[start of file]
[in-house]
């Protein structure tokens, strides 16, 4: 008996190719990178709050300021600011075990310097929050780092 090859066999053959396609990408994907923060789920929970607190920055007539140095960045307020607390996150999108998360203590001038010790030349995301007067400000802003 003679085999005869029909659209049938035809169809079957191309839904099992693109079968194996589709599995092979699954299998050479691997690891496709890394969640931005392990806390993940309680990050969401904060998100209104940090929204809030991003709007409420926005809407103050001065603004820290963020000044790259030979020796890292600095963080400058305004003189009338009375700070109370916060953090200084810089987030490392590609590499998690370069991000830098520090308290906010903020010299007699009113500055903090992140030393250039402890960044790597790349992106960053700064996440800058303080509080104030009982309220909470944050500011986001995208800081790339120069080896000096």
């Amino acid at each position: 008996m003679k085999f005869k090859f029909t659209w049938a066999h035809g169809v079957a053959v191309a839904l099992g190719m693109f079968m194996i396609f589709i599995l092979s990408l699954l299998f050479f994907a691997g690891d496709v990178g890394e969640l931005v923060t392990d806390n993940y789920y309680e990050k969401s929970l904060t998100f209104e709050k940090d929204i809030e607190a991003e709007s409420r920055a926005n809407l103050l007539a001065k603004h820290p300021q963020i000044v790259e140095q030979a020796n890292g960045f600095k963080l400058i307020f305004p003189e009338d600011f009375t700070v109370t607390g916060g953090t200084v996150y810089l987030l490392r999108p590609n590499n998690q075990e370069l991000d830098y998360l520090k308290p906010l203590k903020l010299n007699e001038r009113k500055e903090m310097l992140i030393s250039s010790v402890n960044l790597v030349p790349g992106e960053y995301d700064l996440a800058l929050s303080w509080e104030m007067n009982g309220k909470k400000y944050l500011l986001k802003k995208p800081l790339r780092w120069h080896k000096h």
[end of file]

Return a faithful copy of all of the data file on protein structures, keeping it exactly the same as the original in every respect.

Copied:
[in-house]
């Protein structure tokens, strides 16, 4: 008996190719990178709050300021600011075990310097929050780092 090859066999053959396609990408994907923060789920929970607190920055007539140095960045307020607390996150999108998360203590001038010790030349995301007067400000802003 003679085999005869029909659209049938035809169809079957191309839904099992693109079968194996589709599995092979699954299998050479691997690891496709890394969640931005392990806390993940309680990050969401904060998100209104940090929204809030991003709007409420926005809407103050001065603004820290963020000044790259030979020796890292600095963080400058305004003189009338009375700070109370916060953090200084810089987030490392590609590499998690370069991000830098520090308290906010903020010299007699009113500055903090992140030393250039402890960044790597790349992106960053700064996440800058303080509080104030009982309220909470944050500011986001995208800081790339120069080896000096």
């Amino acid at each position: 008996m003679k085999f005869k090859f029909t659209w049938a066999h035809g169809v079957a053959v191309a839904l099992g190719m693109f079968m194996i396609f589709i599995l092979s990408l699954l299998f050479f994907a691997g690891d496709v990178g890394e969640l931005v923060t392990d806390n993940y789920y309680e990050k969401s929970l904060t998100f209104e709050k940090d929204i809030e607190a991003e709007s409420r920055a926005n809407l103050l007539a001065k603004h820290p300021q963020i000044v790259e140095q030979a020796n890292g960045f600095k963080l400058i307020f305004p003189e009338d600011f009375t700070v109370t607390g916060g953090t200084v996150y810089l987030l490392r999108p590609n590499n998690q075990e370069l991000d830098y998360l520090k308290p906010l203590k903020l010299n007699e001038r009113k500055e903090m310097l992140i030393s250039s010790v402890n960044l790597v030349p790349g992106e960053y995301d700064l996440a800058l929050s303080w509080e104030m007067n009982g309220k909470k400000y944050l500011l986001k802003k995208p800081l790339r780092w120069h080896k000096h």